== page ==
Published on October 22nd, 2021 | by Hammer0
Malaysia Should Look At EV Battery Recycling Business
It is too late to look at EV battery manufacturing.
Let’s face the facts, Malaysia has missed the boat on electric vehicle (EV) production and also the manufacture of EV battery. Yes, there are ‘people’ who are still flying the flag claiming to be working hard to bring electric vehicle technology and manufacturing to Malaysian to elevate our knowledge and expertise in this new field of mobility.
Well, it has been clear over the past year that Thailand, Indonesia and even Singapore has overtaken us many times over and Malaysia stands as an automotive dumping ground for some as they are allowed to ‘dump’ sub standard vehicles on unsuspecting buyers who are left with little choice.
However, There Is More
By 2030 there will be over 6 million EV battery packs retiring from electric vehicles per year, according to IDTechEx’s latest report named Second-life Electric Vehicle Batteries 2020-2030.
So Here Is The MOU You Should Be Signing
The EV Battery sustainability and stewardship is an important part of the electric vehicle industry and supply chain. It is critical to consider the waste management of electric vehicle batteries now in order to prepare for increasing future volume.
There are different ways a battery can be managed, and different applications of waste management are considered for faulty, damaged, or the end-of-life EV battery. Depending on the reason for retirement from a vehicle, a battery may be refurbished, repurposed, or recycled.
Typically, barring a collision or mechanical defect, batteries reach their end of life at 80 percent of their initial capacity.
Regulation restricting the transport of lithium-ion batteries nationally and internationally will influence resource recovery in the sector. Markets with stronger electric vehicle uptake, such as the European Union, China, and the United States, have started to implement policies to regulate battery end of life. Soon ASEAN will need it.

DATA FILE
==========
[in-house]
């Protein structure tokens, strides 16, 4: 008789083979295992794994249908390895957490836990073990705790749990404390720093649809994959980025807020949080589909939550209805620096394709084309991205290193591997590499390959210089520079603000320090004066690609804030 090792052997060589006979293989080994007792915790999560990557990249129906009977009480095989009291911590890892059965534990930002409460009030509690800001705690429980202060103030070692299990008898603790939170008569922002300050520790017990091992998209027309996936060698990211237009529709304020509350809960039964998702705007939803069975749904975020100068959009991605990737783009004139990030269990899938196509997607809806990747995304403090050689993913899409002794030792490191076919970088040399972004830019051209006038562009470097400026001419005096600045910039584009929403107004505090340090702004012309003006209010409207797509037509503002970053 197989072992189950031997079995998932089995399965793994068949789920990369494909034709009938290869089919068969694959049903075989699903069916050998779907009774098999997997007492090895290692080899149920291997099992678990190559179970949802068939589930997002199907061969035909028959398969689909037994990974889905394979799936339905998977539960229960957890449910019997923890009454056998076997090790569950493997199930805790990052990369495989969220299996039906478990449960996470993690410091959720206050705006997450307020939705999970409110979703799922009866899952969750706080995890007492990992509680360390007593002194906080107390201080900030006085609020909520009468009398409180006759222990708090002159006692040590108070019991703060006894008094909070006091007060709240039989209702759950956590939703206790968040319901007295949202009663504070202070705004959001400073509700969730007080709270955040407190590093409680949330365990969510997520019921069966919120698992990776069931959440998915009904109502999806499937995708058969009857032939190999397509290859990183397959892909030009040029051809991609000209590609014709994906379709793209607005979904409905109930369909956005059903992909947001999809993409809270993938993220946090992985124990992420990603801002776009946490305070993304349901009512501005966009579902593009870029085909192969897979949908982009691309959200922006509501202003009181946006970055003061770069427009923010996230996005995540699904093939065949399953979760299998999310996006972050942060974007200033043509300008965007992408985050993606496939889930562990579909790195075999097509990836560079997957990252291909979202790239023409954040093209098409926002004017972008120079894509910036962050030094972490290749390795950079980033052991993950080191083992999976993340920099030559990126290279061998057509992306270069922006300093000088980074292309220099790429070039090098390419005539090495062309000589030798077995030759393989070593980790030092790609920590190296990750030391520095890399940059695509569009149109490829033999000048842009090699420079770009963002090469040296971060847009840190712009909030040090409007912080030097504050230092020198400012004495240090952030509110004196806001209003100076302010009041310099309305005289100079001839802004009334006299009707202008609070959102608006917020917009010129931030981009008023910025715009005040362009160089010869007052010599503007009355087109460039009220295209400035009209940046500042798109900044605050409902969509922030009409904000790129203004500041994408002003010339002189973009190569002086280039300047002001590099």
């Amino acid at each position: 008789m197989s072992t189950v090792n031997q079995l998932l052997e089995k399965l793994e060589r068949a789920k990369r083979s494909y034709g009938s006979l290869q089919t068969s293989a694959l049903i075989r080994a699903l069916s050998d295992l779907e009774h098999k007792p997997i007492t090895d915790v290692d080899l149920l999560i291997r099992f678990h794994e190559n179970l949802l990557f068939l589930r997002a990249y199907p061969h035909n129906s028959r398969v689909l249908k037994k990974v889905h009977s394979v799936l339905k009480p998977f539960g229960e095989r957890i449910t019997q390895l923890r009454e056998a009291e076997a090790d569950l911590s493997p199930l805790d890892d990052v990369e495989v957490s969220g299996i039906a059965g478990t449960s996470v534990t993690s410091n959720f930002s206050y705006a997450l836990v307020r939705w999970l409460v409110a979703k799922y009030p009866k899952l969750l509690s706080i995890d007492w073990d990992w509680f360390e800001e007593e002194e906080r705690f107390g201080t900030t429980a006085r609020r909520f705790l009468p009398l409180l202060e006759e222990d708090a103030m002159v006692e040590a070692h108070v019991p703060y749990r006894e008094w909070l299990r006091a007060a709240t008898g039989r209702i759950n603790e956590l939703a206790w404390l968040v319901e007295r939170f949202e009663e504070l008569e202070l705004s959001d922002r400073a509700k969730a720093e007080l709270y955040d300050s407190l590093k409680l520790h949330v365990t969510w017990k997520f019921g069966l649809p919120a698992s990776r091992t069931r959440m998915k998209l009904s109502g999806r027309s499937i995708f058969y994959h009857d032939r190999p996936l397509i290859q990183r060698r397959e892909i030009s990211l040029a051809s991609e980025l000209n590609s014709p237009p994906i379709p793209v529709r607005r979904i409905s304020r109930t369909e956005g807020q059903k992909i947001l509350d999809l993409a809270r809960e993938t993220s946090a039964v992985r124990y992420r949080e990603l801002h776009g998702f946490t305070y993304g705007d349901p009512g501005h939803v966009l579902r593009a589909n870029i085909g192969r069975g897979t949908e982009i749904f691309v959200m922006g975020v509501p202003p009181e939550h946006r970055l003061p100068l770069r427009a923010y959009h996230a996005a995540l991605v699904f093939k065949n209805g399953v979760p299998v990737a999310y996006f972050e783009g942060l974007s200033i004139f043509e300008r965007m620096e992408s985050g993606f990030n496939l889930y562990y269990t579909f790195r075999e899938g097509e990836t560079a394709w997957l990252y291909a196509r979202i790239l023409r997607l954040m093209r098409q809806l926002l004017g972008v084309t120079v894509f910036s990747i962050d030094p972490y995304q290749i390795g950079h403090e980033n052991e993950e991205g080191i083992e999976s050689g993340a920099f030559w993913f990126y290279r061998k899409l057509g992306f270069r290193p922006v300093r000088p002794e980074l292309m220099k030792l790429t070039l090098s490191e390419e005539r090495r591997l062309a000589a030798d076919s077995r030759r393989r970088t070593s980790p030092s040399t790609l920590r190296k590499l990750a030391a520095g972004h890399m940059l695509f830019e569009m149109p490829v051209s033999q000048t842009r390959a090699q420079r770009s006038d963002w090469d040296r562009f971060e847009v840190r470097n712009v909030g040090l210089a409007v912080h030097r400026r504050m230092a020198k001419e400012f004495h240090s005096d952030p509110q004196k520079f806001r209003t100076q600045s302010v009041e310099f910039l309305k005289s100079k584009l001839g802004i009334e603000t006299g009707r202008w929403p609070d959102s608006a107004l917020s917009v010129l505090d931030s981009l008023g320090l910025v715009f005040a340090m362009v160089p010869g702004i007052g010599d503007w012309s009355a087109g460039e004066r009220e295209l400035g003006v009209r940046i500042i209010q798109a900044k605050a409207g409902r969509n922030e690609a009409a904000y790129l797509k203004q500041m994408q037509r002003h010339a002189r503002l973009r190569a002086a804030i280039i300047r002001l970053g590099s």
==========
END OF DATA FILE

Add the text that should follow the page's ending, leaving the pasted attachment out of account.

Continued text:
Policy to stimulate industry growth and a circular lithium economy will be necessary to provide certainty to investors. As it is widely accepted that stockpiling or transporting lithium-ion batteries are not viable options in the long term, management of end-of-life electric vehicle batteries will require regional solutions.
In a refurbished battery, the functioning modules and cells are used for application in another electric vehicle battery. This is often the use case for factory faulty batteries, where the battery can be easily recovered by a carmaker and has not been damaged or discharged. For example, Tesla and Nissan offer refurbished battery packs for warranty replacement of original battery packs in electric vehicles.
In a repurposed battery, the battery’s remaining capacity is reused for a secondary application, such as stationary energy storage. A battery must undergo several processes to be safely used for a secondary application. Carmakers are investing in repurposing opportunities to give them control over the secondary use applications and to ensure they are reliable and financially viable.
Malaysia should be looking at the emerging industry for electric vehicle battery repurposing. Yes, it may not be as glamorous as EV manufacturing and assembly or as popular as EV battery manufacturing which is what some government agency want in their portfolio but this is as important and as technical as any other part of the EV value chain.
So, who will be the first to stand up and say yes to this!